The role of businesses in securing our solar future

As we look to our net zero future, businesses in the UK are playing an essential role, with 44% implementing a climate action plan and the most popular actions being taken focused around energy saving measures, including increased use of renewable energy, like solar (48%). And the potential for commercial rooftop solar in the UK is huge, with nearly 2.5 billion square meters of south facing commercial rooftops in the UK.

Indeed, some of the largest businesses in the country are already taking advantage of this potential, powering operations through renewable energy. The opportunity to do so is, in many cases, made possible, and financially viable, through Power Purchase Agreements (PPAs).

According to Bloomberg, a record number of businesses across Europe utilised PPAs last year, with the volume in Europe growing 74% as businesses combatted energy price hikes through long-term, affordable clean energy contracts that offer control over origin, pricing, and supply. Atrato’s work with businesses like Tesco, M&S and Britvic has seen them clean up their power generation and reduce bills by 20-30% per year.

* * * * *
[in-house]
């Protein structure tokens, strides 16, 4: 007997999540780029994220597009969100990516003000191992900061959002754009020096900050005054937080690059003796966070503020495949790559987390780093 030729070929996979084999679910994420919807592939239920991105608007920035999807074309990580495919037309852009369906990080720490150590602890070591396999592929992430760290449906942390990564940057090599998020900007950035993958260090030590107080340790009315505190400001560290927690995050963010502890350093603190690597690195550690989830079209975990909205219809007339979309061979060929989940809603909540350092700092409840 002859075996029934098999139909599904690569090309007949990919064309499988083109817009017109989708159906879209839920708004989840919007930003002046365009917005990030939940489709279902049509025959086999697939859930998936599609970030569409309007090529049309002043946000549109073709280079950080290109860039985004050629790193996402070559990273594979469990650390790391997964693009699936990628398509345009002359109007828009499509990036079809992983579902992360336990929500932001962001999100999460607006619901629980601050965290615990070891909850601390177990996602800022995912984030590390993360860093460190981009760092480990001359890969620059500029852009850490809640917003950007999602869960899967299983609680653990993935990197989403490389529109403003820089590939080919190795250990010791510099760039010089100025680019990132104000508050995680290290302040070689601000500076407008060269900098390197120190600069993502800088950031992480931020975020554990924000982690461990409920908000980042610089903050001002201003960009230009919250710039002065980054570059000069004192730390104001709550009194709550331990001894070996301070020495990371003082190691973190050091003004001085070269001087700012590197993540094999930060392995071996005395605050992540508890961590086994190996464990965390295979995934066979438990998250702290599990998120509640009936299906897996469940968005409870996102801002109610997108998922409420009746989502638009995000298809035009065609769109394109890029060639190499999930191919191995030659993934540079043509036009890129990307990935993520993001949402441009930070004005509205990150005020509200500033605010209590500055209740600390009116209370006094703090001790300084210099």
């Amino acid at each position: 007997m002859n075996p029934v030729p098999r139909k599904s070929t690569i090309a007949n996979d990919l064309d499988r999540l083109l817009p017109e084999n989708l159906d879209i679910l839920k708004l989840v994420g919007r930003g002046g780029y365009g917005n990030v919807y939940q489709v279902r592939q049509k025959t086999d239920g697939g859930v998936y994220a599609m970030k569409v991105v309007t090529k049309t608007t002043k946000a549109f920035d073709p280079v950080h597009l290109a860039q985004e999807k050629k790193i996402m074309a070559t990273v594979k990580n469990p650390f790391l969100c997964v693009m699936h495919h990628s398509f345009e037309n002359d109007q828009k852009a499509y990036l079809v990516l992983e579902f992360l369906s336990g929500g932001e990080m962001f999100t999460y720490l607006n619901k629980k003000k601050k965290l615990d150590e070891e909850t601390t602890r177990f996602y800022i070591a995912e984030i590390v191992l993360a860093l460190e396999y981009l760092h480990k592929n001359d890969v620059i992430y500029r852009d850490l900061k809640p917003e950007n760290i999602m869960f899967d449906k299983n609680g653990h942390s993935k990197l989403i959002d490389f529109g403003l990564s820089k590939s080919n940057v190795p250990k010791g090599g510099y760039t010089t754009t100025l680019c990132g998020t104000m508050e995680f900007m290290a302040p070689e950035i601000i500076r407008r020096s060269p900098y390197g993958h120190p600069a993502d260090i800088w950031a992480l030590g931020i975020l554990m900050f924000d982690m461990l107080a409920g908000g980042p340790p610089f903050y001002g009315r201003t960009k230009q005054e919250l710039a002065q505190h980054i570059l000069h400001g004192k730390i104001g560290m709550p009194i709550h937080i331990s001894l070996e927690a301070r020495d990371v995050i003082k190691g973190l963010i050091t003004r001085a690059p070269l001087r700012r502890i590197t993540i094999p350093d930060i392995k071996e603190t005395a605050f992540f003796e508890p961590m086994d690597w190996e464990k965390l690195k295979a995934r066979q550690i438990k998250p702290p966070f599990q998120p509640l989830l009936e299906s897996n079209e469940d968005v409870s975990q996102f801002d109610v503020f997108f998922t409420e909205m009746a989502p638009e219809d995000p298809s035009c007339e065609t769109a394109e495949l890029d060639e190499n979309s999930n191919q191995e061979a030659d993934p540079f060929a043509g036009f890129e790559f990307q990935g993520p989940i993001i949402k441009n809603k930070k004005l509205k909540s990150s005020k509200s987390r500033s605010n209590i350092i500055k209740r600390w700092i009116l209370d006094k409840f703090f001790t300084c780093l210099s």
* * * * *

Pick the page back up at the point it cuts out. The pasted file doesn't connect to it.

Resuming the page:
Securing our clean energy future

Today, solar has become a no-brainer when it comes to cutting emissions and energy costs, for countries with and without a sunny reputation. This is particularly true in the UK, where the country’s solar trajectory for both residential and commercial rooftop – underpinned by increased investment, regulatory frameworks and impressive innovation – has the potential to rival the world’s sunniest nations like Australia.

Whilst one might notice the UK’s solar growth across the residential sector, the UK’s sheer potential to capture commercial rooftop solar is what will put the UK on the global stage as a solar superpower. Through PPAs, businesses are in an exceptionally strong position to capture the potential and reap the benefits of running on cleaner and cheaper UK energy, whilst boosting the country’s renewable capacity.

With targets and deployment at a similar scale to the sun-kissed coasts of Australia, the UK and its businesses are poised to push for the title of global solar superpower.